When many people think of “tightness” within a muscle, they might imagine a muscle that is physically short and unable to elongate itself to the proper length. Thus, we stretch that muscle in hopes of making some sort of mechanical alteration.
But think of it this way for a minute: instead of using the word tight or tightness, use the word tension. The feeling of tension within a muscle, similar to the sensation of pain, has a large neurological component.
It’s also important to remember that tension can arise in muscles for a number of reasons. There are psychosocial factors to tension and “tightness” within a muscle. For instance, prior injury can induce tension in a muscle or nearby muscle group in order to protect again future injury. As an example, someone with a history of back injury might feel tension throughout the lower back as a protective mechanism. As another example, someone performing an exercise or activity that previously induced pain into a certain area might feel pain or tension even without any structural harm being done.
On the other hand, your body is pretty damn smart and sometimes creates tension within muscles to prevent future injury even in the case that there wasn’t any history of injury to begin with. For instance, someone with an excessive arch in their lower back might feel excess tension through the back of their legs as their body attempts to prevent the lumbar spine from slipping further into extension and putting the person at risk for a more serious spinal issue.
Alternatively, your brain might create tension in muscles when the body is put into unfamiliar positions.
For example, it’s common during a hip flexor stretch (especially if the rear foot is elevated on something) to feel tension through the front of the thighs. This might not necessarily be caused by a mechanical shortness of the muscle, but by the body’s protective instincts in an unfamiliar situation.
Now for a moment, let’s elaborate on the idea of a “short” muscle. Picture your muscles as rubber bands (they don’t have the exact same qualities, but this comparison works). Now ask yourself, “When would I feel the greatest amount of tension on a rubber band, when it’s long and stretched or shortened?” The correct answer is long and stretched. Even though it’s physically longer, the band has greater tension at this point because it’s mechanical components are being stretched.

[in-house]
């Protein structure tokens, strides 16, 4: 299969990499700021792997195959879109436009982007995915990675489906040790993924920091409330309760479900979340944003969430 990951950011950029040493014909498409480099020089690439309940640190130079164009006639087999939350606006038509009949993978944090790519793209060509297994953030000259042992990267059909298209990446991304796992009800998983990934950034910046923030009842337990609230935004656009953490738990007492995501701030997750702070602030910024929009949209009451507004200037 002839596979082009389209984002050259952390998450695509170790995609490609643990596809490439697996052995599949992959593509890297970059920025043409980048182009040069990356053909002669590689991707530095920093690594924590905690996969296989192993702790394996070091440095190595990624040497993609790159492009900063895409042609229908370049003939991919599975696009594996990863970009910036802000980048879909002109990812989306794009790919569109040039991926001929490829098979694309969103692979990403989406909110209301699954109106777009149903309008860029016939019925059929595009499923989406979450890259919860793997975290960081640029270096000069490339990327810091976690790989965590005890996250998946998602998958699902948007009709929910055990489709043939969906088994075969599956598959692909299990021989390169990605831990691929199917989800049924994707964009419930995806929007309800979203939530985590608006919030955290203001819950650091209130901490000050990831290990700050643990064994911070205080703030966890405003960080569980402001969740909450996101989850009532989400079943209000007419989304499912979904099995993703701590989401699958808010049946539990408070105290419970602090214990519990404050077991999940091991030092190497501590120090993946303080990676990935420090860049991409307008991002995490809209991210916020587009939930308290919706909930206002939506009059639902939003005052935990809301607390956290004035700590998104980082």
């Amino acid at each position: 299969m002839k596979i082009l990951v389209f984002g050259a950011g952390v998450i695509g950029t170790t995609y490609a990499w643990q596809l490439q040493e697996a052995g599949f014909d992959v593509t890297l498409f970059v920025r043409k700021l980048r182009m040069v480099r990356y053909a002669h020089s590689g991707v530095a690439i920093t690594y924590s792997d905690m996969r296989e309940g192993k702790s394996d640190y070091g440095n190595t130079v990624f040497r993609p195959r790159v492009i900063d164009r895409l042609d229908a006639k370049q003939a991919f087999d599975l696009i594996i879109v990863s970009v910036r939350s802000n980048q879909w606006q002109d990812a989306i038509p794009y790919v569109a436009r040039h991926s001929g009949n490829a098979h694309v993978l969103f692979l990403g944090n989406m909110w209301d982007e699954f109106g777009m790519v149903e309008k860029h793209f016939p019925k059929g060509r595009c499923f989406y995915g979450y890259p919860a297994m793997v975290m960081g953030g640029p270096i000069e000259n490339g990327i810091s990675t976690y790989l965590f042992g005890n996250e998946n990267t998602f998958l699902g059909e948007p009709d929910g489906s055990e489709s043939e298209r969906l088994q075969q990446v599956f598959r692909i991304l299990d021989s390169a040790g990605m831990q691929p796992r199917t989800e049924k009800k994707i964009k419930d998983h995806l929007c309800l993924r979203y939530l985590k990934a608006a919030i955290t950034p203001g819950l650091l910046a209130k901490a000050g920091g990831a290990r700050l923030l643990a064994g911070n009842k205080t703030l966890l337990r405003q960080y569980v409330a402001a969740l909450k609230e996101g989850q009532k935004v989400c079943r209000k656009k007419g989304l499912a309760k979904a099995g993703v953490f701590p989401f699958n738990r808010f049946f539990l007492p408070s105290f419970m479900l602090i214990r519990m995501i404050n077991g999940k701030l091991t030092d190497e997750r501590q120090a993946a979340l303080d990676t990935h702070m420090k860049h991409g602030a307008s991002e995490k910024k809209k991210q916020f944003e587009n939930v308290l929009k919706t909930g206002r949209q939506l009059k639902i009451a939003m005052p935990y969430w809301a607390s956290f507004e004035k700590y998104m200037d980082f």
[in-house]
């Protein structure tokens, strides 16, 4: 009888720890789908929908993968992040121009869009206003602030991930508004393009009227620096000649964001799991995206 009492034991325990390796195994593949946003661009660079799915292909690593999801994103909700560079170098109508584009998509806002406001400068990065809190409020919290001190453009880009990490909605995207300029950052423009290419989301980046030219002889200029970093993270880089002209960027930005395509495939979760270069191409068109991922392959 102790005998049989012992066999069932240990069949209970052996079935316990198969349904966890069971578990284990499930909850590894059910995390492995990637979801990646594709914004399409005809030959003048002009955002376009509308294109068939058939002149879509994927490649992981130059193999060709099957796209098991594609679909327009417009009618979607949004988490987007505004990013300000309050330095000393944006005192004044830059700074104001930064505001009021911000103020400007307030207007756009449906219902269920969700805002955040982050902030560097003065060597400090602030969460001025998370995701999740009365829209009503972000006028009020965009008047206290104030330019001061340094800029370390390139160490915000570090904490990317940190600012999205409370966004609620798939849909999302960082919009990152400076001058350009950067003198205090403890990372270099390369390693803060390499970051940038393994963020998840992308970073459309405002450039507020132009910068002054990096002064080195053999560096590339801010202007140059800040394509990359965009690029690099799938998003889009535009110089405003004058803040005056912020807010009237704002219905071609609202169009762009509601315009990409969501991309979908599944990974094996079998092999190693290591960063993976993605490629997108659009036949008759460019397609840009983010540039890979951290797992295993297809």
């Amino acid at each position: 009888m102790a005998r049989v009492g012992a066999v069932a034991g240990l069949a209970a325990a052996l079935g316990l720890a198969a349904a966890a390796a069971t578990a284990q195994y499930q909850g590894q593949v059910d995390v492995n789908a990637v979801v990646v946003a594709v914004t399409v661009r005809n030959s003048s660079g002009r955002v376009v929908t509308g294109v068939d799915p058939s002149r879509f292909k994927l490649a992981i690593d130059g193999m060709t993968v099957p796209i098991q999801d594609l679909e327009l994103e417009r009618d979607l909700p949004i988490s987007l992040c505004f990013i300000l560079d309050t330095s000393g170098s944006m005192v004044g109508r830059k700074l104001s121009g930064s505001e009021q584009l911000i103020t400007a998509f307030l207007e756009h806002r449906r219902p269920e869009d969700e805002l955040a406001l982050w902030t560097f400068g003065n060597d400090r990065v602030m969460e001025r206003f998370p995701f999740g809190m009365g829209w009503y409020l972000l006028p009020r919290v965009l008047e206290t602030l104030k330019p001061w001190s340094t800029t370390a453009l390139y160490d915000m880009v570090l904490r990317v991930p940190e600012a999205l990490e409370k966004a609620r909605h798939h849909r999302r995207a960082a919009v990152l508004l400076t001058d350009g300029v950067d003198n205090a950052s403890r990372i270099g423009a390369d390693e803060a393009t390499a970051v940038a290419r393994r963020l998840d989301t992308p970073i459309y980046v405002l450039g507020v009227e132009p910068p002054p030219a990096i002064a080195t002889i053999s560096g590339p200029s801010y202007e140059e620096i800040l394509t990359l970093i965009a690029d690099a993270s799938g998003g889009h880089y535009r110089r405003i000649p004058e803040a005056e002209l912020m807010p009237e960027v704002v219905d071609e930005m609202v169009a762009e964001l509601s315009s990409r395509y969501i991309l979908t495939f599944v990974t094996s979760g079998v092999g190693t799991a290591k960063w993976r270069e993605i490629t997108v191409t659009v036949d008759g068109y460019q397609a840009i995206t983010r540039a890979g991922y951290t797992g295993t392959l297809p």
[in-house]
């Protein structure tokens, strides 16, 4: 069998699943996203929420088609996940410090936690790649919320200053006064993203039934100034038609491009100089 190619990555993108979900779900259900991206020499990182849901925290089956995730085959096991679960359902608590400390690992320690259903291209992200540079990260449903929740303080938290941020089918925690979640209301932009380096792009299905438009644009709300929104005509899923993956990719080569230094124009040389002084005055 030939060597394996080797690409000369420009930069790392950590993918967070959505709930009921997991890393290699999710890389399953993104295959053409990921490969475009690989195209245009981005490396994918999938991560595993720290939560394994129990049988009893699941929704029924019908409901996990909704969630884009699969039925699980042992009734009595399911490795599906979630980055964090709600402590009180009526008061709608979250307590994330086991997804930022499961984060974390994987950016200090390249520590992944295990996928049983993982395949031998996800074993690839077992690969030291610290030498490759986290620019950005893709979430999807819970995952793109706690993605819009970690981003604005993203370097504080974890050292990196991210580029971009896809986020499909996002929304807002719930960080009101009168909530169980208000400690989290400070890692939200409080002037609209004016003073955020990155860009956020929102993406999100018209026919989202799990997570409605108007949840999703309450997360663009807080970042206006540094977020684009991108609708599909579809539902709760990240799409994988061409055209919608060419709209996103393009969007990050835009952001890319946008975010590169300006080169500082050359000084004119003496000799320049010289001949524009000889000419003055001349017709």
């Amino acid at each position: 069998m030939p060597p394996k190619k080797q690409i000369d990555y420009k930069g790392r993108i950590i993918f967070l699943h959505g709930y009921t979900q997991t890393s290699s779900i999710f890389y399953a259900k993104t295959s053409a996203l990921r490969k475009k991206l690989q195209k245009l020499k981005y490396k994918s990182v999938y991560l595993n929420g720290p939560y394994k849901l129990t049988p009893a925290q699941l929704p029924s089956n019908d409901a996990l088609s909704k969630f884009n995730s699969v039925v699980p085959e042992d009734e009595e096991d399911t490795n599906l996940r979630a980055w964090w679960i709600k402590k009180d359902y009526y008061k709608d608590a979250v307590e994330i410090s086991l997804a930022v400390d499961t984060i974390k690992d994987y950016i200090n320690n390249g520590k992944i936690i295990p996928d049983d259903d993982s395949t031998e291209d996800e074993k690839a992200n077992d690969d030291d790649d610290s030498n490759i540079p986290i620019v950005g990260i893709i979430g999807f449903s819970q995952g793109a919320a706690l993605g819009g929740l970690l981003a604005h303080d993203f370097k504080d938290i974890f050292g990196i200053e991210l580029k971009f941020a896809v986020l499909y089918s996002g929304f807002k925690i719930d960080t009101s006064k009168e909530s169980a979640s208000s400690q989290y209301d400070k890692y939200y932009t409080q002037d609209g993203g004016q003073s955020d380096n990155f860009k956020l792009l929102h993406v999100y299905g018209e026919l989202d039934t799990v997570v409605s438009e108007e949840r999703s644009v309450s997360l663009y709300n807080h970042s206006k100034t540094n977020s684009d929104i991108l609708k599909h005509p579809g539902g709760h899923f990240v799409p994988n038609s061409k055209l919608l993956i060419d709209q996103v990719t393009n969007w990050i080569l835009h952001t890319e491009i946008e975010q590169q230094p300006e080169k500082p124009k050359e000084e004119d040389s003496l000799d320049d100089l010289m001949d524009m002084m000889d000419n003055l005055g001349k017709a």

The same goes for long muscles. You might feel tension in a muscle because it’s mechanically long, possibly weak, and probably tense in order to maintain some sort of stability in nearby joints. See, if a muscle becomes long and weak, the affected joints might become unstable.
For example, when someone carries an excessive arch through their lower back, the hamstrings are often long and weak. You feel tension because the body is attempting to create some stability in this area, similar to the situation above. Stretching a tense muscle, in this instance, might actually do more harm than good.
So let’s change the paradigm on stretching. First, let’s remember that tension on muscles is a good thing. In fact, you require minimum amounts of tension throughout the day (depending on your position) in order to keep yourself from collapsing like a sack of potatoes (I almost wrote “like a sack of bones and organs” but it sounded too creepy when written so I elected instead to write about writing it).
Second, let’s change our language. We’ll change “tightness” to “tension” and “stretching” to “positional acclimation.”
When it comes to the human body, we don’t want to remove all of the tension on our muscles. It’s more important that we find out why they’re tense, build strength and stability where needed, acclimate to positions that we’re unfamiliar with, and create a more balanced neuromusculoskeletal system.
And yes, when I first wrote this post I was fairly confident that I had invented the word “neuromusculoskeletal.”